With the death of Ohio Players frontman Leroy ‘Sugarfoot’ Bonner (69) in 2013, room was left to make the legacy of funk group Ohio Players even more significant to Funk music in general. For those who are not yet familiar with the Ohio Players, Bonner co-founded the group back in 1964 with the former members of The Ohio Untouchables and the group skyrocketed the charts with major hits like ‘Love Rollercoaster’, ‘Fire’ and ‘Sweet Sticky Thing’.
Album covers, especially in the 70’s, were specifically created to serve as a visual extension of the music. In these triumph years of a changing and revolving social and political climate, records and their album covers often pushed the awareness amongst the listening audience. Music was not the only tool anymore. The visual aspect of powerful album art became equally important in drawing in new listeners and revolutionists.
I first became aware of the Ohio Players and their fascinating album art at a record fair in Rijswijk, about 6 or 7 years ago. I had just gotten into the world of crate-digging and enthusiastically let my amateur fingers glide through thousands of records in the funk/jazz/soul section. This all under the careful
guidance of my dear crate-digging peer Nilez. I always knew our shared love for records would someday venture into a business mainly revolving around music, but that’s another story. As I felt the records slide through my, still rusty, fingers I stumbled upon this 1973 Westbound Records released Ohio Players album named ‘Ecstasy’. What drew my undivided attention that particular moment was the insane unconventional photography art by Joel Brodsky. Central on the album cover graced this dominant, bald African-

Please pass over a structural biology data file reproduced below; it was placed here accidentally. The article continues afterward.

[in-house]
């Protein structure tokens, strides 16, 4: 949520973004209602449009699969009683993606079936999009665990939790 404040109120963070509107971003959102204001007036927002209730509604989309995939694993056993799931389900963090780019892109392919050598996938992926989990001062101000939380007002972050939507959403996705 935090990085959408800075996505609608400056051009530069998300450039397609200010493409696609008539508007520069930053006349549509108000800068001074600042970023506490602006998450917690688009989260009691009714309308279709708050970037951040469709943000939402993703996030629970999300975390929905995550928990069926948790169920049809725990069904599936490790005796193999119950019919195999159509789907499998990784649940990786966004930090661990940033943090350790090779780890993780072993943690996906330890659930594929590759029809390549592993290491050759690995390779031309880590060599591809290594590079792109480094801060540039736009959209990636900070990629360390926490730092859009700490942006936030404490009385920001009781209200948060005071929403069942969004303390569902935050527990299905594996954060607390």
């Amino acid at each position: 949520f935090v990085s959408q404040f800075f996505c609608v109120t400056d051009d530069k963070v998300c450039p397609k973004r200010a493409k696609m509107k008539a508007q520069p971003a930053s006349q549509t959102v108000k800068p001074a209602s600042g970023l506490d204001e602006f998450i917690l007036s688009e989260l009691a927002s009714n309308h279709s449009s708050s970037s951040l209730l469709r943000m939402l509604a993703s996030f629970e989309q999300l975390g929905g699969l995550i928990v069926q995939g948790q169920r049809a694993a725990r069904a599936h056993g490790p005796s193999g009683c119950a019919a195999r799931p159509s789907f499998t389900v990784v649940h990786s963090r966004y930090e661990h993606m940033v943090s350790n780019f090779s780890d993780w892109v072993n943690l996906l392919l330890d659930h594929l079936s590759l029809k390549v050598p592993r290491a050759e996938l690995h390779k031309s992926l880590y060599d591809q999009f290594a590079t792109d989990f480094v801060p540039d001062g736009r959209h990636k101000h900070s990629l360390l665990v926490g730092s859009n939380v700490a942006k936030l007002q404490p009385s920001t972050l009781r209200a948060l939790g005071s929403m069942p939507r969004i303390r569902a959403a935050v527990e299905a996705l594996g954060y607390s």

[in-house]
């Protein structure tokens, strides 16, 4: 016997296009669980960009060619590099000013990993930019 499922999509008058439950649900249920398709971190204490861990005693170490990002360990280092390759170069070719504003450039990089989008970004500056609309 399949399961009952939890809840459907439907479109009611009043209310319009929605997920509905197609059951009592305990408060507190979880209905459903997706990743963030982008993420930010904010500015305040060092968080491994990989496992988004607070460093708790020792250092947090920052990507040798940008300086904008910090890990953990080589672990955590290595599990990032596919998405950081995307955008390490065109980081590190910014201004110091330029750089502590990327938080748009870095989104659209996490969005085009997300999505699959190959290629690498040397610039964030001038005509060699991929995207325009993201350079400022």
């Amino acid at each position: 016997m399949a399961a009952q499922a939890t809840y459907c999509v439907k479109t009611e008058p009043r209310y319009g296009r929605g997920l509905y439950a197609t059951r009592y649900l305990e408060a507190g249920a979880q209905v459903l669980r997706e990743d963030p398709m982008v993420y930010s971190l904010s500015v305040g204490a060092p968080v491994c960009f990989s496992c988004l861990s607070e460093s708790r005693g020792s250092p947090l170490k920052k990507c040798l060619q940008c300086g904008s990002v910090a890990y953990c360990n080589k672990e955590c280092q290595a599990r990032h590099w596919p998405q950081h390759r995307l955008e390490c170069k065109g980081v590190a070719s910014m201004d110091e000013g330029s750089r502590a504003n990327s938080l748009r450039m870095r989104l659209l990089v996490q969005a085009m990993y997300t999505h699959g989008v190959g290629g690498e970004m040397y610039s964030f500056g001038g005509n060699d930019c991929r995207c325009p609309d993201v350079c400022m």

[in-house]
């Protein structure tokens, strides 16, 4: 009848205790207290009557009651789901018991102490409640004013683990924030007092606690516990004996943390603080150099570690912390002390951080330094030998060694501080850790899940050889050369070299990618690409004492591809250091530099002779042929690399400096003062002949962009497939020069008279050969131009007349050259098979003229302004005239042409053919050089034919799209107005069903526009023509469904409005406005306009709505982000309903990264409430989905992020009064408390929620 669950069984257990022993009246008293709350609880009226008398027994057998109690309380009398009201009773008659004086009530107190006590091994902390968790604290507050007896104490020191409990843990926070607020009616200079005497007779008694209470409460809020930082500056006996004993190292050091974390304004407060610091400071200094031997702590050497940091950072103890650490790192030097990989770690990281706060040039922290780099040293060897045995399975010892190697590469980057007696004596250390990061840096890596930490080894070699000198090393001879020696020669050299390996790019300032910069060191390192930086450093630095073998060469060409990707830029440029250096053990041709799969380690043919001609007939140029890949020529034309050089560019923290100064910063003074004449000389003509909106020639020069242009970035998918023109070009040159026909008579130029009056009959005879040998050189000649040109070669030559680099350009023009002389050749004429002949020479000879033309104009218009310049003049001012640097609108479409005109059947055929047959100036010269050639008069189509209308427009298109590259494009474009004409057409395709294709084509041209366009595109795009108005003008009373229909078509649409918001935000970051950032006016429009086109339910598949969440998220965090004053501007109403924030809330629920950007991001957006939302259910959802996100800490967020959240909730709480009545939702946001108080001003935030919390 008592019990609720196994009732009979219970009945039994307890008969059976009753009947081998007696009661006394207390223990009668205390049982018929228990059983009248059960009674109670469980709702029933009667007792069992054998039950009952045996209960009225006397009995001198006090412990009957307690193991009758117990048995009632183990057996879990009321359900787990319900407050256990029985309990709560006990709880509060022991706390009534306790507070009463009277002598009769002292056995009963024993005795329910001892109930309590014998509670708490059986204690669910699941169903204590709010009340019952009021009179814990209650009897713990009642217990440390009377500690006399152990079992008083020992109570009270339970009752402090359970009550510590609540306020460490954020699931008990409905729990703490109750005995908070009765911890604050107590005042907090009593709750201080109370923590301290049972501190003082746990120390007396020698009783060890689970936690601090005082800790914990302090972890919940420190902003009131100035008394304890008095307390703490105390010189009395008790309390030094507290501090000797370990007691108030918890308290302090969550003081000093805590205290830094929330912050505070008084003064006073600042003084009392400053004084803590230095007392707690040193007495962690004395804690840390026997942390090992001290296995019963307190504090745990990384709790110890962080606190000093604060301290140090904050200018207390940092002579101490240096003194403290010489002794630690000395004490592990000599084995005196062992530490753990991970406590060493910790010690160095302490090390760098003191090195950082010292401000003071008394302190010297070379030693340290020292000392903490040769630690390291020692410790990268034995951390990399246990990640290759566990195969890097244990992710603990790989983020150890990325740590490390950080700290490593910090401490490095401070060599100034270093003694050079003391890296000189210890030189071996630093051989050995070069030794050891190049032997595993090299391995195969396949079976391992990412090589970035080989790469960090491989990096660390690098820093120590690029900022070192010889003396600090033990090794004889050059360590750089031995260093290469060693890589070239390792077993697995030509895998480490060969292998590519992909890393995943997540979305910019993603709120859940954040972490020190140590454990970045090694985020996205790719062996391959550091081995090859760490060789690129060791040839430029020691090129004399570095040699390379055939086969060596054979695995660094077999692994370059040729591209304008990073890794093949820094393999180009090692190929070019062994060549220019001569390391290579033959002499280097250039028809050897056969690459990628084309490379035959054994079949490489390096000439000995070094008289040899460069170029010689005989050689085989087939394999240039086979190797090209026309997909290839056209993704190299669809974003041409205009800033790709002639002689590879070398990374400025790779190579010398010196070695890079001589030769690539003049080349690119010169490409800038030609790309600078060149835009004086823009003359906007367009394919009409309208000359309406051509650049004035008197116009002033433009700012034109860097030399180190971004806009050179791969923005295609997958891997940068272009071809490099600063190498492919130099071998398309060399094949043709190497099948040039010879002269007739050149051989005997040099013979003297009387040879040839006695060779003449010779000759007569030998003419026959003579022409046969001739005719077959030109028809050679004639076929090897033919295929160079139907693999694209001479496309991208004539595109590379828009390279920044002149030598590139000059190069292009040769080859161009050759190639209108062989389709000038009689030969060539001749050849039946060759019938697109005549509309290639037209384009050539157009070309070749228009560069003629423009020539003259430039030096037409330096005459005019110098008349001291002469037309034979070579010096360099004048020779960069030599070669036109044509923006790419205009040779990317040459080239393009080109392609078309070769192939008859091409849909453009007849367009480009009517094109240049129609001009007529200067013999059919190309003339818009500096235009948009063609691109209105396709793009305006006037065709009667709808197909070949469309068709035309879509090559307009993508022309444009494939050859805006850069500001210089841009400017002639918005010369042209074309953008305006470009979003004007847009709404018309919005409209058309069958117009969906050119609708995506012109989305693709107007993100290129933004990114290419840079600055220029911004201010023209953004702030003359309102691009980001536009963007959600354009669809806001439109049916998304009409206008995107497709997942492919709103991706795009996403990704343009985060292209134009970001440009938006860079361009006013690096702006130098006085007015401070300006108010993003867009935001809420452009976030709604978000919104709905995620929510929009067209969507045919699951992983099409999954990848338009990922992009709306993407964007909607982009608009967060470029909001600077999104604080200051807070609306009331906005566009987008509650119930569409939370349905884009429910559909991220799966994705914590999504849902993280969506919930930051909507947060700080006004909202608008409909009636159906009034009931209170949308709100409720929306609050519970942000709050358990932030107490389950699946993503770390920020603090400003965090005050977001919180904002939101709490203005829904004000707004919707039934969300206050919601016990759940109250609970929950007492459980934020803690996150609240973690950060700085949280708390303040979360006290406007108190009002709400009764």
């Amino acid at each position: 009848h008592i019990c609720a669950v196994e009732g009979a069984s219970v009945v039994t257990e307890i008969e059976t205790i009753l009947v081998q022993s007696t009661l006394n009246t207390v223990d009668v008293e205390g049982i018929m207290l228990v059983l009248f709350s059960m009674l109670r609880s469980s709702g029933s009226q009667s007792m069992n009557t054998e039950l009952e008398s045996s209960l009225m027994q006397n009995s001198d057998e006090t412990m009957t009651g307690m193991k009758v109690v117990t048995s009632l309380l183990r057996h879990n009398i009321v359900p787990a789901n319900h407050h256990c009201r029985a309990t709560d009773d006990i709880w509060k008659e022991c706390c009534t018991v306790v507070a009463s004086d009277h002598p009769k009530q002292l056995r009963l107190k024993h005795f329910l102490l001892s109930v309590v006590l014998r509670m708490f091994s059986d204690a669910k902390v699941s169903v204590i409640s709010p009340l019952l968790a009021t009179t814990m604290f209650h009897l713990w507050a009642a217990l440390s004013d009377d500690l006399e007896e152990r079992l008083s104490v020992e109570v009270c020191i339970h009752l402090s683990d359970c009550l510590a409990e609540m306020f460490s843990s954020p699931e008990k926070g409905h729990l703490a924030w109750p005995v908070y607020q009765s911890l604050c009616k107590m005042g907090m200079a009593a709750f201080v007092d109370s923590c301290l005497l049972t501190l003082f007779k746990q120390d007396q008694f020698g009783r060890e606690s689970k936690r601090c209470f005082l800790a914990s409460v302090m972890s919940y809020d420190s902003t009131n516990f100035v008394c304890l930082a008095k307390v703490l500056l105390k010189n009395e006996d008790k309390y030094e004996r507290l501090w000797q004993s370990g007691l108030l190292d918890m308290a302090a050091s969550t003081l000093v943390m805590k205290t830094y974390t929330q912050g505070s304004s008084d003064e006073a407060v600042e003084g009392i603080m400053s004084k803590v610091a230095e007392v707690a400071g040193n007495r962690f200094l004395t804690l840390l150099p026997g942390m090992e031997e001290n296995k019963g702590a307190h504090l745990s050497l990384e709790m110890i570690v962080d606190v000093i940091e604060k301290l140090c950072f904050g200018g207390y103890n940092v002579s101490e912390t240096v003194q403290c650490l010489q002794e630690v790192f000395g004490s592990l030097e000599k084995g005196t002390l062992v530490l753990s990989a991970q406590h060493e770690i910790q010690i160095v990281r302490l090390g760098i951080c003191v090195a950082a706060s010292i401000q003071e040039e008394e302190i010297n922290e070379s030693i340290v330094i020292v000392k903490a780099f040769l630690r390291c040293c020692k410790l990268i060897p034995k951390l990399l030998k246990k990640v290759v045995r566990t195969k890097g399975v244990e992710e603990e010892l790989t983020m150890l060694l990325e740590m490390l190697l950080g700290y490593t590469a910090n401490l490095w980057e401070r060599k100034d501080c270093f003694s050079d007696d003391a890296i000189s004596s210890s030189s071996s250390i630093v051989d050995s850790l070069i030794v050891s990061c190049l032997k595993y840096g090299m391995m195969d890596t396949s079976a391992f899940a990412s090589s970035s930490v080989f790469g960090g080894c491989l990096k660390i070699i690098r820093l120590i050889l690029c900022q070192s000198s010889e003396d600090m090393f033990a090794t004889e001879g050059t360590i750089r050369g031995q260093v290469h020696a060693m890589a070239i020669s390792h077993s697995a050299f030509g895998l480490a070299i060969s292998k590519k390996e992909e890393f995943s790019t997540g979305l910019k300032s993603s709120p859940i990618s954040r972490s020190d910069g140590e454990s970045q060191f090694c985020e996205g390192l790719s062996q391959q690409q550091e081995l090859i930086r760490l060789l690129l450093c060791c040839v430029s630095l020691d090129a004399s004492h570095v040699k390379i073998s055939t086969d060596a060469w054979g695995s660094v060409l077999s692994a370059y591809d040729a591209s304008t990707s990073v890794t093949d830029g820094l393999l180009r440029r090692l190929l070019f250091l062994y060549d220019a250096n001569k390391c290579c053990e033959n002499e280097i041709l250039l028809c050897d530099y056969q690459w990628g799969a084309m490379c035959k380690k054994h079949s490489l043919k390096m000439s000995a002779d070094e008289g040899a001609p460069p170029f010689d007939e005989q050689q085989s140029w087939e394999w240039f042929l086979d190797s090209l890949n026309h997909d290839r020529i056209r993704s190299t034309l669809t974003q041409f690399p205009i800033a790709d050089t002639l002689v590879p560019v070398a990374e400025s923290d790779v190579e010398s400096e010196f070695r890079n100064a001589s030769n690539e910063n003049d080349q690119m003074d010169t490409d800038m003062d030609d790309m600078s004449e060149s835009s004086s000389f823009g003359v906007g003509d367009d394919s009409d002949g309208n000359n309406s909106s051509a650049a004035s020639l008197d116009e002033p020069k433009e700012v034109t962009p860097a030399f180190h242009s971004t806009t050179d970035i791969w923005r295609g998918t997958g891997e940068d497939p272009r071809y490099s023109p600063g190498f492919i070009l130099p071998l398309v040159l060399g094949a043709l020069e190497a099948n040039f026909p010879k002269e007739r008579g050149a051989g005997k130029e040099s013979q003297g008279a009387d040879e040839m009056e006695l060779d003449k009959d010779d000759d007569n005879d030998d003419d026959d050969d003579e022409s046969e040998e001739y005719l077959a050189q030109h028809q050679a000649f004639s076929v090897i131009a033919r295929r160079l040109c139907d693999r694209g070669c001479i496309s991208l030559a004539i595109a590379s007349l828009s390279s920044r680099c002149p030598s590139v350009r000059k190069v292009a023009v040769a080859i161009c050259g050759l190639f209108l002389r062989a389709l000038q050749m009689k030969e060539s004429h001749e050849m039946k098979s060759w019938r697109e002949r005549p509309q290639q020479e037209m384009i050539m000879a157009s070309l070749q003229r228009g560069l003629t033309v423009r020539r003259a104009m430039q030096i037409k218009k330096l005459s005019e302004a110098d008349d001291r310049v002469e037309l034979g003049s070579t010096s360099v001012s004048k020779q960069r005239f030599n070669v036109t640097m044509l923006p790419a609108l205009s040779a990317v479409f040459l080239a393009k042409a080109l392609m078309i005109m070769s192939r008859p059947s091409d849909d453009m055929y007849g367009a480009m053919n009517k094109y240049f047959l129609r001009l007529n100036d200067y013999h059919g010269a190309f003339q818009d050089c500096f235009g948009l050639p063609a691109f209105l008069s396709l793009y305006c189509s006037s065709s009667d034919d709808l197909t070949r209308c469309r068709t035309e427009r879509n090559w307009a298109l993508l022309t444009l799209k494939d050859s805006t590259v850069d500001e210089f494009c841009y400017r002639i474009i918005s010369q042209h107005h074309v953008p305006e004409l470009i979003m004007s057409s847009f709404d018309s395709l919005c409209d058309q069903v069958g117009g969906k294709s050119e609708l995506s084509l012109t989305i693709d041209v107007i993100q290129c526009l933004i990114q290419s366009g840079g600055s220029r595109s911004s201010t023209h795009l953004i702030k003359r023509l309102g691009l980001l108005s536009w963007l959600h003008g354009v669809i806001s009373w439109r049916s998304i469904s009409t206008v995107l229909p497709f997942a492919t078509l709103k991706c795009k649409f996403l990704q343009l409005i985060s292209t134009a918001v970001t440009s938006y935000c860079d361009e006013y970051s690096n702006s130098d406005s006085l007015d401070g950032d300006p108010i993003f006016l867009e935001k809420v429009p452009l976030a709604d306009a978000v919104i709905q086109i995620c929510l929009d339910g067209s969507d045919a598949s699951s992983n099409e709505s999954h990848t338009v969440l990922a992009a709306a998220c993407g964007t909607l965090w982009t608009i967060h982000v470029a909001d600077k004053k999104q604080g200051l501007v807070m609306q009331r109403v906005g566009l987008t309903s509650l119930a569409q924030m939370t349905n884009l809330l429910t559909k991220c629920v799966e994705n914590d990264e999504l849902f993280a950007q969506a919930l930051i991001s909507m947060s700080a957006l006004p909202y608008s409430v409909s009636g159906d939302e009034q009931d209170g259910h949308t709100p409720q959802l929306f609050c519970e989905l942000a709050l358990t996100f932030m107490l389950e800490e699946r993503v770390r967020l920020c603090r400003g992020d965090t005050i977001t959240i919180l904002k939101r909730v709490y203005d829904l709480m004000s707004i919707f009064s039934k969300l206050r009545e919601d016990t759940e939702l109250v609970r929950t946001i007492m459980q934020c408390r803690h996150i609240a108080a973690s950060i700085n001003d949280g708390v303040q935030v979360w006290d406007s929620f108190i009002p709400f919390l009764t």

Unfortunately in nowadays music industry the social and political aspects are becoming less and less important. Esthetics have taken the front seat, together with commercial goals. No seat belts there, I might add. The front car window being the representation of our society as it presently is.
With the rise of the influence of major labels, came the decline of artistic freedom of artists as well as designers, illustrators and photographers. It is time to tip the scale again in favor of creativity, social and political awareness. They always precede positive change and revolution.
Erik Tagg’s obscure album “Rendez Vous” is one of those albums you don’t come across much. I guess at times I’m a lucky bastard, for I have found two copies of this wonderful LP. And get this at the same record shop.
One of my favorite record store is located just a few blocks from where I grew up and I remember visiting it first at the age of fifteen. As a youngster my knowledge of records was not what it is now…almost two decades later. The small shop is ran by a guy called Erik (is this a coincidence or what?), who has been the nicest guy for almost twenty years.
The shops basement once housed over twenty-thousand records, but throughout the years the numbers have decreased. A few years back Erik was cleaning up the basement and I helped him alphabetize a couple of thousand records. Of course I came up with more than a few great finds. A few being Erik Tagg or Eric Tagg’s albums.